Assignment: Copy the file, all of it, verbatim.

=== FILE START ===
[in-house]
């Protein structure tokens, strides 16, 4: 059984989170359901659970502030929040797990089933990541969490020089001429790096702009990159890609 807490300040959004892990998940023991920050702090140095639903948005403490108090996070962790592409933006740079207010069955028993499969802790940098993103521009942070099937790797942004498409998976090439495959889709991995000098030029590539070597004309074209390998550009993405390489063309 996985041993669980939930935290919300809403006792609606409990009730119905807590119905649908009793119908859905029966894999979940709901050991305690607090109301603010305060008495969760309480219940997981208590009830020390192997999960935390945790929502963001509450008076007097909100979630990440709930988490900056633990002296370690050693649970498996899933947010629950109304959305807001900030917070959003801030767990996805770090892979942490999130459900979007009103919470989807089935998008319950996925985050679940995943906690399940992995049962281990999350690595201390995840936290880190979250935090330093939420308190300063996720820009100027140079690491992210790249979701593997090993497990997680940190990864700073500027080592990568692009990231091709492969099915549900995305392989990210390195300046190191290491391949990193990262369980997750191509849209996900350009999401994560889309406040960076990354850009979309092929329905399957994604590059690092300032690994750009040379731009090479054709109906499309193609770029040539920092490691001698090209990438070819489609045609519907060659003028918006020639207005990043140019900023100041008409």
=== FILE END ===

[in-house]
């Protein structure tokens, strides 16, 4: 059984989170359901659970502030929040797990089933990541969490020089001429790096702009990159890609 807490300040959004892990998940023991920050702090140095639903948005403490108090996070962790592409933006740079207010069955028993499969802790940098993103521009942070099937790797942004498409998976090439495959889709991995000098030029590539070597004309074209390998550009993405390489063309 996985041993669980939930935290919300809403006792609606409990009730119905807590119905649908009793119908859905029966894999979940709901050991305690607090109301603010305060008495969760309480219940997981208590009830020390192997999960935390945790929502963001509450008076007097909100979630990440709930988490900056633990002296370690050693649970498996899933947010629950109304959305807001900030917070959003801030767990996805770090892979942490999130459900979007009103919470989807089935998008319950996925985050679940995943906690399940992995049962281990999350690595201390995840936290880190979250935090330093939420308190300063996720820009100027140079690491992210790249979701593997090993497990997680940190990864700073500027080592990568692009990231091709492969099915549900995305392989990210390195300046190191290491391949990193990262369980997750191509849209996900350009999401994560889309406040960076990354850009979309092929329905399957994604590059690092300032690994750009040379731009090479054709109906499309193609770029040539920092490691001698090209990438070819489609045609519907060659003028918006020639207005990043140019900023100041008409």